Top Hezbollah commander killed in Syria

An undated handout photo released on May 13, 2016 by Hezbollahs media office shows Mustafa Badreddine smilingImage copyright
AFP/Hezbollah media office

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Mustafa Amine Badreddine is believed to have been Hezbollah’s second most senior official

Hezbollah’s most senior military commander in Syria’s war has been killed in Damascus, the Lebanon-based militant organisation says.

Mustafa Amine Badreddine died in a large explosion near Damascus airport, Hezbollah said in a statement on the website of its al-Manar network.

It rolled back on an earlier claim that Israel was responsible.

Badreddine is charged with leading the assassination of former Lebanese PM Rafik Hariri in Beirut in 2005.

Hezbollah supports Syria’s President Bashar al-Assad and has sent thousands of fighters into Syria.

The US treasury, which imposed sanctions on Badreddine last July, said at the time he was “responsible for Hezbollah’s military operations in Syria since 2011, including the movement of Hezbollah fighters from Lebanon to Syria, in support of the Syrian regime”.

Profile: Lebanon’s Hezbollah

Who stands accused of Hariri killing?

Lebanon’s al-Mayadeen TV had earlier said that Badreddine, 55, died in an Israeli air strike. Israel has not commented on the claim.

Announcing Badreddine’s death, Hezbollah said in an initial statement: “He took part in most of the operations of the Islamic resistance since 1982.”

The second statement, on al-Manar’s website, said: “The investigation will work on determining the nature of the explosion and its causes and whether it was a result of an air, missile or artillery attack.

“We will announce further results of the investigations soon.”

Al-Manar said he would be buried this afternoon in Beirut.

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Badreddine was on a US sanctions list

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Former Lebanese Prime Minister Rafik Hariri was killed in a huge explosion in Beirut in February 2005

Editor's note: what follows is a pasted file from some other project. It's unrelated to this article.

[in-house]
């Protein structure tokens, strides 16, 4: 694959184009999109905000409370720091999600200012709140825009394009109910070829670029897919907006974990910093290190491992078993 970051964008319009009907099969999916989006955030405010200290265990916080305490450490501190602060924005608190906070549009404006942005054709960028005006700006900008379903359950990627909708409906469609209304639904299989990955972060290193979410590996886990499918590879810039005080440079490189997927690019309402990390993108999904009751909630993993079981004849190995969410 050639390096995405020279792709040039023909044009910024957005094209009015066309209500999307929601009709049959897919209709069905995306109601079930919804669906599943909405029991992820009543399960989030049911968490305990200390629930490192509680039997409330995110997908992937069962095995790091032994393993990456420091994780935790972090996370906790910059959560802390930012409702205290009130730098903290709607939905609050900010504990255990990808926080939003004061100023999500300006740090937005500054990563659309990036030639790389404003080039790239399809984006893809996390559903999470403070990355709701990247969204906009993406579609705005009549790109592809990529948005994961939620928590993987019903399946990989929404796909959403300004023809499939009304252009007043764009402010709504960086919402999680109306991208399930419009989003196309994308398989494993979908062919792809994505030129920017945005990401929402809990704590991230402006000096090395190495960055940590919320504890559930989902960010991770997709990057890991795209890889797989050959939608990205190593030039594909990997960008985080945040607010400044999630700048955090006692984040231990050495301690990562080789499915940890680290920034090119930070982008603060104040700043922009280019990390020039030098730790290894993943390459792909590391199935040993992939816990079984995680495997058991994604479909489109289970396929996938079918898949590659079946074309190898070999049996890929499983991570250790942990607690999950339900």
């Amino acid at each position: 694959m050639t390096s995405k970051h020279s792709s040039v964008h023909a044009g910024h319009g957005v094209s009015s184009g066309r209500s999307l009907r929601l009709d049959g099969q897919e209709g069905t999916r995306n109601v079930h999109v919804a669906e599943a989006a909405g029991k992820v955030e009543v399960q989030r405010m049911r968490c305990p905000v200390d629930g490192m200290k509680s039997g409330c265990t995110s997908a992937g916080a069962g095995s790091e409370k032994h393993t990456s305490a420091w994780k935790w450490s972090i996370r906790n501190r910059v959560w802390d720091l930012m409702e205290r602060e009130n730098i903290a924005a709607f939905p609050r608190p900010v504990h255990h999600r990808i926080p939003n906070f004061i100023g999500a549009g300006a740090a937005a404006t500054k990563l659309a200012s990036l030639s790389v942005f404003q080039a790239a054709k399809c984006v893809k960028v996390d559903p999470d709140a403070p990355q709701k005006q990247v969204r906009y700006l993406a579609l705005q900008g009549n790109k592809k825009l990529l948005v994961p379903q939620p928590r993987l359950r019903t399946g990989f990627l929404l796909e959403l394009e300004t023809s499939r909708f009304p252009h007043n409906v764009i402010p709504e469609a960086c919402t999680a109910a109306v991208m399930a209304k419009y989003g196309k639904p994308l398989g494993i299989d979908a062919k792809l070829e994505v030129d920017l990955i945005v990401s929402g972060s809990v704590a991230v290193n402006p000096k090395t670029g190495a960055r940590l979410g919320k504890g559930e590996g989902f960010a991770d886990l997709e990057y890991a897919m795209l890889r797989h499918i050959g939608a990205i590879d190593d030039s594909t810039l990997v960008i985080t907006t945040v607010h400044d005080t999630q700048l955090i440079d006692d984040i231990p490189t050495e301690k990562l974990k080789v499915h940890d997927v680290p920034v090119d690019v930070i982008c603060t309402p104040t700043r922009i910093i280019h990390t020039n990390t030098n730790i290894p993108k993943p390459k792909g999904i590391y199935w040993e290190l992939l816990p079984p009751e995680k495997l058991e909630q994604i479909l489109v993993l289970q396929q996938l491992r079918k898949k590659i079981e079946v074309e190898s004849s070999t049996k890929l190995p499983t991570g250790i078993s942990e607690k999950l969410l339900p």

Born in 1961, he is believed to have been a senior figure in Hezbollah’s military wing.

He was a cousin and brother-in-law of Imad Mughniyeh, who was the military wing’s chief until his assassination by car bomb in Damascus in 2008.

Who are Hezbollah?

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Samir Qantar, whose coffin was draped with a yellow Hezbollah flag, was killed in Syria in December

  • Meaning “The Party of God”, it is a Shia Islamist political, military and social organisation that wields considerable power in Lebanon, after taking part in elections for the first time in 1992
  • It emerged with the help of Iran during the Israeli occupation of Lebanon in the early 1980s. Its ideological roots stretch back to the Shia Islamic revival in Lebanon in the 1960s and ’70s
  • In 1985, it called for the “obliteration” of Israel, which it said was occupying Muslim lands
  • In 2008, it launched a cross-border attack on Israel, which retaliated with strikes on Hezbollah strongholds during a 34-day war
  • The group has accused Israel of targeting a number of its fighters in air strikes in Syria, including senior official Samir Qantar in December 2015 – Israel never comments on whether it is involved
  • In early 2016, Saudi Arabia led Gulf countries and the Arab League to declare it a terrorist group, accusing it of “hostile acts”

Badreddine is reported to have sat on Hezbollah’s Shura Council and served as an adviser to the group’s overall leader Hassan Nasrallah.

According to one report, a Hezbollah member interrogated by the Canadian Security Intelligence Service (CSIS), described Badreddine as “more dangerous” than Mughniyeh, who was “his teacher in terrorism”.

They are alleged to have worked together on the October 1983 bombing of the US Marine Corps barracks in Beirut that killed 241 personnel.

Badreddine is being tried in absentia by the Special Tribunal for Lebanon, in The Hague, over the killing of Mr Hariri.

He was indicted on four charges and was said by the tribunal to be “the overall controller of the operation” to kill Mr Hariri.

Three other Hezbollah members also stand accused of their role in the assassination.

The indictment also details Badreddine’s role in bombings in Kuwait in 1983, that targeted the French and US embassies and other facilities, and killed six people.

He was sentenced to death over the attacks, but later escaped from prison.

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